Wednesday, 28 September, 2011
Throughout the Fall, I am pleased to bring you a series of information, insights and ideas presented by guest bloggers. Today I am pleased to welcome Laura Palmer Korn, Senior Vice President for Federation Strategy at YMCA Canada.
On Thursday September 15, Paul Bates made a presentation to the YMCA about managing in volatile economic times. He provided useful insights and relevant advice on how the YMCA can not only manage but thrive in these challenging times.
Paul advised us to focus on cash, risk (financial and reputation), growth and infrastructure.
- Cash flow is especially important during economic volatility. One way to focus on cash is match variable revenue with variable expenses while minimizing fixed costs where possible.
- According to Paul, the reputation of YMCAs in Canada is both an opportunity and a challenge. To leverage and manage our reputation, there is a greater need for compliance. This is a great fit with the upcoming brand refresh in 2012 and the implementation of the brand strategy.
- Paul suggested that the best decisions on growth are often made during challenging economic times because organizations are forced to plan and re-evaluate what they do and the way they do business. The development of Plan Y and its strategies represents some of the critical decisions that have been made and will continue to be made in the next five years.
- Organizations should also evaluate whether existing infrastructure and assets (physical and human) have the ability to generate revenue and make a positive contribution.
By focusing on these areas, YMCAs in Canada can assure members, donors, employees and other key stakeholders that we have operational sustainability to weather the challenges ahead.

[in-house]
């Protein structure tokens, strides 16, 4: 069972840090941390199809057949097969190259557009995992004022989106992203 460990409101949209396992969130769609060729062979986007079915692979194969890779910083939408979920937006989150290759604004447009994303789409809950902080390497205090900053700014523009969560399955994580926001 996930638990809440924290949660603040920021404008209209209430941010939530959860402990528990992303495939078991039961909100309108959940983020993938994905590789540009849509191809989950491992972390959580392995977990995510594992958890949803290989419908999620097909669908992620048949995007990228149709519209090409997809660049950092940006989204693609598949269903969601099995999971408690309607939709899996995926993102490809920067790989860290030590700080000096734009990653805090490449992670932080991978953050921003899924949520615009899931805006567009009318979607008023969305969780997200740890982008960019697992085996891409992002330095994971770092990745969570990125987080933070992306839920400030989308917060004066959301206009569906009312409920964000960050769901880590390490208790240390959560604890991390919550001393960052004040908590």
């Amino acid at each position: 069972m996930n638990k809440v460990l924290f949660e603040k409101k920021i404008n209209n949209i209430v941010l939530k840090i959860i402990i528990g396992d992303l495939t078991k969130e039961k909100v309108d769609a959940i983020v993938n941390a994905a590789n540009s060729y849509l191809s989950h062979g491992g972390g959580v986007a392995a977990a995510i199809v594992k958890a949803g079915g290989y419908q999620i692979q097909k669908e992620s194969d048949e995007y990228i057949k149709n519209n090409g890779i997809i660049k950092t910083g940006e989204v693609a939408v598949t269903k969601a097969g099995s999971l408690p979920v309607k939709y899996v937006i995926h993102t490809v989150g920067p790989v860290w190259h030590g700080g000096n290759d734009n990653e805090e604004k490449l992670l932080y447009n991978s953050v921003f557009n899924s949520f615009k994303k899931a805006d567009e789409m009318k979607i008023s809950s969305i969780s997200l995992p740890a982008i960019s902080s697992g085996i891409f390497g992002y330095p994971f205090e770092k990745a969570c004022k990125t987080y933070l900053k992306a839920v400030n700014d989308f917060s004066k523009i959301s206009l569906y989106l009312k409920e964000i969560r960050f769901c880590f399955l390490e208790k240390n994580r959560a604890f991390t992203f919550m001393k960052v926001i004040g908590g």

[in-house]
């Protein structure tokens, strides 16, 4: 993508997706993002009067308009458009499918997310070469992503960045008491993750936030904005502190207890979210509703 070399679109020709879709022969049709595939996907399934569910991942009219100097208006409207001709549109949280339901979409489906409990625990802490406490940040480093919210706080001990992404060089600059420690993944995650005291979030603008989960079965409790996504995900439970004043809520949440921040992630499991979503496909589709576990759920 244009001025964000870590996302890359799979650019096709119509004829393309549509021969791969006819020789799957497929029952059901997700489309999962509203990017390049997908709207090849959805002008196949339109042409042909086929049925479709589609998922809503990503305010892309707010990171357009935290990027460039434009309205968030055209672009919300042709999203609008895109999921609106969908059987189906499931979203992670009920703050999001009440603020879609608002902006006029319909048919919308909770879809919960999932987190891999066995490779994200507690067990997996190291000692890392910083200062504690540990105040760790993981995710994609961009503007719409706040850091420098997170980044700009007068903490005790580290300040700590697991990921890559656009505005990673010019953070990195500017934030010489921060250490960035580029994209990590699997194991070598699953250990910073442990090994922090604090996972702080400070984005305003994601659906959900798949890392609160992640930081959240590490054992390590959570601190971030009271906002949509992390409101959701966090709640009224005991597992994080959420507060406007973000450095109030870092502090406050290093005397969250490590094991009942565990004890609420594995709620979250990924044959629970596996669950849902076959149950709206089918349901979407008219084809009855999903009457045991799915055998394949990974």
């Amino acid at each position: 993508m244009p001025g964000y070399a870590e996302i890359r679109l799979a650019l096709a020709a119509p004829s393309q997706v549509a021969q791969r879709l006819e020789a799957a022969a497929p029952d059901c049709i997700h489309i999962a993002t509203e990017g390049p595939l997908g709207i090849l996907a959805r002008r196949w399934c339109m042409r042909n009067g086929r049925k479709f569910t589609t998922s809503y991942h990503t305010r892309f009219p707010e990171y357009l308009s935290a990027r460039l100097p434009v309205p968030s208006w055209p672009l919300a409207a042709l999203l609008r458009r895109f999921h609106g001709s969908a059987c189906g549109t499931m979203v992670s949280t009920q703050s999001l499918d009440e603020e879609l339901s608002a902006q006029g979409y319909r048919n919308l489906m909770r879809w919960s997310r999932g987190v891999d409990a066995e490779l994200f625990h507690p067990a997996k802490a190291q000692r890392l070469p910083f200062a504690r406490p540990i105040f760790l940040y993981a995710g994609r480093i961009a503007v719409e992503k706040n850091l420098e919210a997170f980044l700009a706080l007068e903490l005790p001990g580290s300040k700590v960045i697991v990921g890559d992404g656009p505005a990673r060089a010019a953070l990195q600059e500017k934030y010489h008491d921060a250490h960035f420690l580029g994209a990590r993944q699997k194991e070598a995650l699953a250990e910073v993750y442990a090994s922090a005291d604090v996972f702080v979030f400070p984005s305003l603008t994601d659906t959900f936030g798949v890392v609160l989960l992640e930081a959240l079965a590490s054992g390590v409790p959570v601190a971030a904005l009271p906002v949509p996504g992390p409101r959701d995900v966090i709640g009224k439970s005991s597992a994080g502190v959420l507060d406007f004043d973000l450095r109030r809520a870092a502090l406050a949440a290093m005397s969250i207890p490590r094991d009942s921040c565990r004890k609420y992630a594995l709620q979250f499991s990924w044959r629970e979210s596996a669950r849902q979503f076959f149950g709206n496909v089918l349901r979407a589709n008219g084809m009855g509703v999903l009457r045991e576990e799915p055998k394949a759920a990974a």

Paul also presented the Johari Window* (Conscious Competence Model), a model for understanding and improving self-awareness as individuals or groups. With our strong position in history and the community, the YMCA has come to operate in the “unconscious competence” where our role and impact on the community has become “second nature”. However, as the world around us changes, the YMCA needs to be wary of reverting back to the “unconscious incompetence” where we not only lack understanding or expertise but also fail to recognize this deficiency. Without open and honest dialogue about what we are doing, both at the Federation and association level, the YMCA risks “not knowing what we don’t know”. However, be assured that YMCA Canada is working hard on our Federation’s Strategic Plan to ensure that we will not become “unconsciously incompetent”.
Therefore, Paul challenged YMCA leaders to reflect and take a leadership role. Beyond Plan Y, he asked us to define our Big Hairy Audacious Goal (BHAG). According to Paul, reflection and learning can become institutionalized with leaders regularly asking “How are we doing?” Paul believes that the YMCA has the potential to become thought leaders in a post modern society by sharing our mission and commitment to Canada.
How can the YMCA become a thought leader in Canadian communities? What will you do to reflect?
*Read more about the Johari Window: http://www.mindtools.com/pages/article/newISS_96.htm